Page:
A lesser-known duty of REZQ employees is to scuttle spacecraft.

It may seem unthinkable that spacecraft–of which many these days are overgrown, hulking monsters, embodying tens of thousands of tons of raw materials– would just be vaporised by thermonuclear fire rather than salvaged and refitted. There are plenty of companies that do the latter: REZQ, for one, have a habit of procuring very thoroughly-used spacecraft for their purposes. The truth is that the salvage value of a ship varies according to the availability of certain raw materials at any one time (and thus their cost). With new colonies being founded or collapsing on an almost daily basis, something that was plentiful yesterday may be scarce today, and vice versa.

There have been building booms as certain colonies have upturned seemingly vast reserves of ores used ultimately for shipbuilding–and in these bubbles, as resources have flooded the market, there have been times when it has been cheaper to build a new ship than to refit an old one. But on balance it’s usually a steadier bet, costwise, to refit an old ship–which is why so many ships are complex patchworks of ancient, busted, retrofitted systems slapped on top of each other.

Regardless of the material circumstances, some companies destroy their ships as a matter of policy if they think they might be incapacitated for even a couple of days. This could just be to minimise insurance liability to the owners for any damage or injury a drifting ship or its dangerous cargo might cause later. Or there could be valuable items or information onboard which need to be destroyed to stop it falling, as salvage, into a competitor’s hands–giving them boost in a turbocharged economy where any tiny advantage can make the difference between galactic domination and bankruptcy, making the cost of a destroyed ship a lesser sacrifice than the alternative.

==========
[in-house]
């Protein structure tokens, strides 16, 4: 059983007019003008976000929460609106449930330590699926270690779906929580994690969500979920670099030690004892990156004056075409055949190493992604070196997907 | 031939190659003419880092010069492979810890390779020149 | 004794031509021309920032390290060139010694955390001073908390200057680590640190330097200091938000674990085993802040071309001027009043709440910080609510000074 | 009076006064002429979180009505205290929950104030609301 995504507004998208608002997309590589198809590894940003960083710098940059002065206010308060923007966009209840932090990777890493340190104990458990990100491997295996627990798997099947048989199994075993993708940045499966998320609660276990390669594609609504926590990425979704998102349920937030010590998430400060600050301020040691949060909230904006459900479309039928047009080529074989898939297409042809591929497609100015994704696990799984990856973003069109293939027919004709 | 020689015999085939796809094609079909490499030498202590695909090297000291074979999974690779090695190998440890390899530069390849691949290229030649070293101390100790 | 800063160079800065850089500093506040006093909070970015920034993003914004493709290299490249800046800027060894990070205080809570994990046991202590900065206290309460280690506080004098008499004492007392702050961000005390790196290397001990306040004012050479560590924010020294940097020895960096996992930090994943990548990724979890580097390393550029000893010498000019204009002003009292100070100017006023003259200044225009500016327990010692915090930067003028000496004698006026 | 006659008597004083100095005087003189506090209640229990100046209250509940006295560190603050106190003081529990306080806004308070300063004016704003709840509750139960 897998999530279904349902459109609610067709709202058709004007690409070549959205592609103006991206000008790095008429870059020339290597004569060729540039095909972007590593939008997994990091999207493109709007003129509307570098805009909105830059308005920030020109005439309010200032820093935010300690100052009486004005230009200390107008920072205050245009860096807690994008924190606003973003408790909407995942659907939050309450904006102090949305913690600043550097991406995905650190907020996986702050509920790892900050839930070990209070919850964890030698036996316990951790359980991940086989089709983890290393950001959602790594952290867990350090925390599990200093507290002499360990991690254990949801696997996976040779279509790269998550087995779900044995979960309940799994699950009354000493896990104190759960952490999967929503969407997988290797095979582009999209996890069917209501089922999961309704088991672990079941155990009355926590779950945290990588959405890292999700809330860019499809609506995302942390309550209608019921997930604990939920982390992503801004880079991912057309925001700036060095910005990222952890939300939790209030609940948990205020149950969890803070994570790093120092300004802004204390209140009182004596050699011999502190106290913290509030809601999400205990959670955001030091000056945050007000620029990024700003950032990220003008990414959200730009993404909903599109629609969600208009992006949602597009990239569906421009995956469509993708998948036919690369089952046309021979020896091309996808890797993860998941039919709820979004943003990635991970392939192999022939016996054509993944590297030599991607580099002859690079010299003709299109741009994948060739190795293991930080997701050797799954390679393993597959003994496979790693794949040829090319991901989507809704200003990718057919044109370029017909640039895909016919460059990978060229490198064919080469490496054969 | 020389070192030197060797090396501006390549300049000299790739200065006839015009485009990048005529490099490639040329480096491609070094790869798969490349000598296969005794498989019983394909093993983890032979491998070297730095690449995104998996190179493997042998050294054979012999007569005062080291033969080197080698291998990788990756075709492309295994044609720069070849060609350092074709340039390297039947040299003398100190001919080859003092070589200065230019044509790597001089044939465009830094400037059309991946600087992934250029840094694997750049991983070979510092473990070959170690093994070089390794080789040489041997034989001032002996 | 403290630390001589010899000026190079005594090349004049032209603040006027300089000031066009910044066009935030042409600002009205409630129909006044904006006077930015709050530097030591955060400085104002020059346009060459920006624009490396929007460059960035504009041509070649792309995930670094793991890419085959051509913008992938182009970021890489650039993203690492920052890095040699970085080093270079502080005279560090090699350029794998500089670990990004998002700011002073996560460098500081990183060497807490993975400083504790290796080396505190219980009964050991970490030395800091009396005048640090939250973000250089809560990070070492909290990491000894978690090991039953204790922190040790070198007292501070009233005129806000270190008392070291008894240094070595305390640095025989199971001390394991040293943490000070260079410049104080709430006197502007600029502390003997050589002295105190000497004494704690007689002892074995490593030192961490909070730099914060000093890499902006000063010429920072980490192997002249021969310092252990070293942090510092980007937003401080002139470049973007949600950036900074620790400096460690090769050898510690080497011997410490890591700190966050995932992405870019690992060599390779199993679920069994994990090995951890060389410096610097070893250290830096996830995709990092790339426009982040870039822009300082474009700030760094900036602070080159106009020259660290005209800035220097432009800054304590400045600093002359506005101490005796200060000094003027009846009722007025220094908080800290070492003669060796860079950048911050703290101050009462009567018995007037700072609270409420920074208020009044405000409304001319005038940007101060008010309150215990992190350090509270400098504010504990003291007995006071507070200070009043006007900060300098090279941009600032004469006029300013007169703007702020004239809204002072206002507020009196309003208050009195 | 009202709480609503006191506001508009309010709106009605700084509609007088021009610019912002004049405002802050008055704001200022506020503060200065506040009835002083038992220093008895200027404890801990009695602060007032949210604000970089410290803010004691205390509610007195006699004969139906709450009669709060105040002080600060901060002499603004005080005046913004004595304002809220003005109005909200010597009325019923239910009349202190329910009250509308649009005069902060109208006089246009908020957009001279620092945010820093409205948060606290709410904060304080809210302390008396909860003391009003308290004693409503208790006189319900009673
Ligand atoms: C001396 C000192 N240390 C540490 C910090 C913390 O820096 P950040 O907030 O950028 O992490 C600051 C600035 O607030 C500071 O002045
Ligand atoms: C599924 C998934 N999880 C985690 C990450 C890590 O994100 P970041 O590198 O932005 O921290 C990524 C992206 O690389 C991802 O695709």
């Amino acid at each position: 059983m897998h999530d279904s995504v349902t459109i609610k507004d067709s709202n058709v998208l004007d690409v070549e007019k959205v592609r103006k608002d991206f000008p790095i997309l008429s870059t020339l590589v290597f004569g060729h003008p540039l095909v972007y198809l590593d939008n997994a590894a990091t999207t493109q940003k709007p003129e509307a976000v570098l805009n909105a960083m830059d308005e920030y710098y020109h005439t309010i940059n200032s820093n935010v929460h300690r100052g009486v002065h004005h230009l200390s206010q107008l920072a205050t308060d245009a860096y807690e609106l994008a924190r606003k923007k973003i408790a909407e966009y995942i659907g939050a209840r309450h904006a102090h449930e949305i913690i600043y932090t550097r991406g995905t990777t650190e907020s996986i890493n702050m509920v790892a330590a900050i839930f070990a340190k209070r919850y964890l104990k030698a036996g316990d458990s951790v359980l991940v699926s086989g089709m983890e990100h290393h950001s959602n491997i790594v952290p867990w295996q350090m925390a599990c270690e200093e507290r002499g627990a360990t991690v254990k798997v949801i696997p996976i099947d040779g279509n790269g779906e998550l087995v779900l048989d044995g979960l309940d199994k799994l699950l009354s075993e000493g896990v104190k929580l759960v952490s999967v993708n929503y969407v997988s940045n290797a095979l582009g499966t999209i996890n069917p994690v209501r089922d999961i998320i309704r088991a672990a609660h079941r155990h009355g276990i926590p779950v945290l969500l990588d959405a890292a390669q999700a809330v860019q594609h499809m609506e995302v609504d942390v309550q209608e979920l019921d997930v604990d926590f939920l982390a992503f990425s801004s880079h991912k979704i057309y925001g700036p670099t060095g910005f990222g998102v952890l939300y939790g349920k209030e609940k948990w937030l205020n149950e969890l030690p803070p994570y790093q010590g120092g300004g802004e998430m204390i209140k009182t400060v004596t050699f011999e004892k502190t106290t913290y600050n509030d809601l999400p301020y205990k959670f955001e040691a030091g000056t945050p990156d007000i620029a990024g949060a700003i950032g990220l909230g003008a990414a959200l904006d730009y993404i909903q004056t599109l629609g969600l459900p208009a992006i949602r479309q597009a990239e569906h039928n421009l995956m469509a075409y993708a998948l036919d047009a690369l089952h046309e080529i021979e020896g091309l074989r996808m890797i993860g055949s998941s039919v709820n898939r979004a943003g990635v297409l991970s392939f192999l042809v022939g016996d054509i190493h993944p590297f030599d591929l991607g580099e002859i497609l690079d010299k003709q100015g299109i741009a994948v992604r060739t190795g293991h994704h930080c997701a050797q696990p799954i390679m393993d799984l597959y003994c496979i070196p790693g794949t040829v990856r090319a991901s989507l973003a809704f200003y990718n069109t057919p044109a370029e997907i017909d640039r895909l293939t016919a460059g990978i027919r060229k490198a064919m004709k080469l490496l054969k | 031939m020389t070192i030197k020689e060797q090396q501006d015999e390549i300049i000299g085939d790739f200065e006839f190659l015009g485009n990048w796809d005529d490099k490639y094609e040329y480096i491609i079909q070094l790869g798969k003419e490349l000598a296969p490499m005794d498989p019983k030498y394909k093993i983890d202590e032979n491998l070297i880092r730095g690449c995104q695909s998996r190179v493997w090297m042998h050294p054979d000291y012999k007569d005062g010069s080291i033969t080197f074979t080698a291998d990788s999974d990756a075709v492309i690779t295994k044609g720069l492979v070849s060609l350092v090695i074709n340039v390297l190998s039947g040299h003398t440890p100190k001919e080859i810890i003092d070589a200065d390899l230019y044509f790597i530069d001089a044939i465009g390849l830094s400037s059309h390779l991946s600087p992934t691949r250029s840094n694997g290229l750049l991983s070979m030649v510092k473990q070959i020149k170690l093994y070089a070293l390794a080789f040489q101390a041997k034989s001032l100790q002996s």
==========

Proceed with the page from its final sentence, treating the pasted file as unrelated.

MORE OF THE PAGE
Here, after being given the codes, and forced to sign half a dozen different non-disclosure agreements regarding anything he might see onboard the ship, Thom has been instructed to arm and instigate the self-destruct charges on a large, incapacitated corporate research vessel. He doesn’t know what’s aboard, and really, he doesn’t want to know. An NDA is no protection against the use of exotic interrogation techniques by corporate espionage specialists, and he’d hate to go through that and then get sued into a Debtors’ Colony afterwards because he gave up something of value in violation of his NDA.

He doesn’t get to set the duration of the exit timer–the company doesn’t want there to be any chance that another company could reach the ship before it blows. Thom has to hope that the timing is such that the worst of the blast will be shielded by a moon in whose orbit the stricken vessel is trapped — but this won’t be much help if he can’t get off the ship and back to his own vessel, Angel Fish, getting the clumsy autopilot to push it around the other side of the moon before the timer hits zero.